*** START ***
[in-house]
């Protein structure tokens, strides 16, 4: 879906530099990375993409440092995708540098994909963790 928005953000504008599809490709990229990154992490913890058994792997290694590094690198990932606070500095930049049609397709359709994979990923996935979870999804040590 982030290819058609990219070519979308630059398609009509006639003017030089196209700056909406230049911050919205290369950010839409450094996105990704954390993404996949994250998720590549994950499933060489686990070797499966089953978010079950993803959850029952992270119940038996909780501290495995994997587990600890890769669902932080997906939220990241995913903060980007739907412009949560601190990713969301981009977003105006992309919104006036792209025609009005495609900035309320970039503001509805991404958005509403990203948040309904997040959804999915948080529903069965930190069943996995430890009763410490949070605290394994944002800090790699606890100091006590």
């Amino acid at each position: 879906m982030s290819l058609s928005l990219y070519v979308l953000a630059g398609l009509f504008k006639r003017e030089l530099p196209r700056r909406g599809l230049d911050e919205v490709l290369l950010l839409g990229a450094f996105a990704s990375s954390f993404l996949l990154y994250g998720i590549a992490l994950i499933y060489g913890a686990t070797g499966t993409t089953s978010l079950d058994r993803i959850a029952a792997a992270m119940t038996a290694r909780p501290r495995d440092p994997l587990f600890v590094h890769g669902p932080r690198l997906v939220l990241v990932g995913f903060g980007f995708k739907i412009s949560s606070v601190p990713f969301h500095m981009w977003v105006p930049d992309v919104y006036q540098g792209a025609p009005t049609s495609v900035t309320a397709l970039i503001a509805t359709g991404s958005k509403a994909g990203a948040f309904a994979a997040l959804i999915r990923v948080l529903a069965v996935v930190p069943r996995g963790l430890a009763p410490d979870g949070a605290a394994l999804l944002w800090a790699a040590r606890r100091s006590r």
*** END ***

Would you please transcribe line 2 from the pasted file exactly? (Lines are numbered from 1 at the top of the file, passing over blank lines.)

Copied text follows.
């Protein structure tokens, strides 16, 4: 879906530099990375993409440092995708540098994909963790 928005953000504008599809490709990229990154992490913890058994792997290694590094690198990932606070500095930049049609397709359709994979990923996935979870999804040590 982030290819058609990219070519979308630059398609009509006639003017030089196209700056909406230049911050919205290369950010839409450094996105990704954390993404996949994250998720590549994950499933060489686990070797499966089953978010079950993803959850029952992270119940038996909780501290495995994997587990600890890769669902932080997906939220990241995913903060980007739907412009949560601190990713969301981009977003105006992309919104006036792209025609009005495609900035309320970039503001509805991404958005509403990203948040309904997040959804999915948080529903069965930190069943996995430890009763410490949070605290394994944002800090790699606890100091006590």